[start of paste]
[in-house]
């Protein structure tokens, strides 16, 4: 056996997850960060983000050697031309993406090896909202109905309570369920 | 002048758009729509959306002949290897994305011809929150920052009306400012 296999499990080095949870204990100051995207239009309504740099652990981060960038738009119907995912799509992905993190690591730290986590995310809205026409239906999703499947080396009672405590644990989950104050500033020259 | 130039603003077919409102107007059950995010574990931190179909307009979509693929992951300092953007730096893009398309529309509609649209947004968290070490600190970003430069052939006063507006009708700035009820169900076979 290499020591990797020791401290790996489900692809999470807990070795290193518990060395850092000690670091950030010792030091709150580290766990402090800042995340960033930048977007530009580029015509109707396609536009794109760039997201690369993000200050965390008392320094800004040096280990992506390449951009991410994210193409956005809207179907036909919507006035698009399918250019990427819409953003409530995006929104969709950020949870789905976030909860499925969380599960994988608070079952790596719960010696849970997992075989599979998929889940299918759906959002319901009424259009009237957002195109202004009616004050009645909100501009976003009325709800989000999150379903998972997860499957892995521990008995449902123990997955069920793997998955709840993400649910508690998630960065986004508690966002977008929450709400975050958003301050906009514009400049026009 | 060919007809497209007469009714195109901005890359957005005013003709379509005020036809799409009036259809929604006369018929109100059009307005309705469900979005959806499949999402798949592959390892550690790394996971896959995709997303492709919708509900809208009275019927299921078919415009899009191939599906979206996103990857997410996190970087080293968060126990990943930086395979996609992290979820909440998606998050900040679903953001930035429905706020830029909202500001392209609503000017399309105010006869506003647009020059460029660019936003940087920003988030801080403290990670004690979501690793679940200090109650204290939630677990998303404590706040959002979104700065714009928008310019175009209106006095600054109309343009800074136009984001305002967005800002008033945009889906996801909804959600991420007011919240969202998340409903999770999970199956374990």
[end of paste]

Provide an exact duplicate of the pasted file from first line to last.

[in-house]
């Protein structure tokens, strides 16, 4: 056996997850960060983000050697031309993406090896909202109905309570369920 | 002048758009729509959306002949290897994305011809929150920052009306400012 296999499990080095949870204990100051995207239009309504740099652990981060960038738009119907995912799509992905993190690591730290986590995310809205026409239906999703499947080396009672405590644990989950104050500033020259 | 130039603003077919409102107007059950995010574990931190179909307009979509693929992951300092953007730096893009398309529309509609649209947004968290070490600190970003430069052939006063507006009708700035009820169900076979 290499020591990797020791401290790996489900692809999470807990070795290193518990060395850092000690670091950030010792030091709150580290766990402090800042995340960033930048977007530009580029015509109707396609536009794109760039997201690369993000200050965390008392320094800004040096280990992506390449951009991410994210193409956005809207179907036909919507006035698009399918250019990427819409953003409530995006929104969709950020949870789905976030909860499925969380599960994988608070079952790596719960010696849970997992075989599979998929889940299918759906959002319901009424259009009237957002195109202004009616004050009645909100501009976003009325709800989000999150379903998972997860499957892995521990008995449902123990997955069920793997998955709840993400649910508690998630960065986004508690966002977008929450709400975050958003301050906009514009400049026009 | 060919007809497209007469009714195109901005890359957005005013003709379509005020036809799409009036259809929604006369018929109100059009307005309705469900979005959806499949999402798949592959390892550690790394996971896959995709997303492709919708509900809208009275019927299921078919415009899009191939599906979206996103990857997410996190970087080293968060126990990943930086395979996609992290979820909440998606998050900040679903953001930035429905706020830029909202500001392209609503000017399309105010006869506003647009020059460029660019936003940087920003988030801080403290990670004690979501690793679940200090109650204290939630677990998303404590706040959002979104700065714009928008310019175009209106006095600054109309343009800074136009984001305002967005800002008033945009889906996801909804959600991420007011919240969202998340409903999770999970199956374990």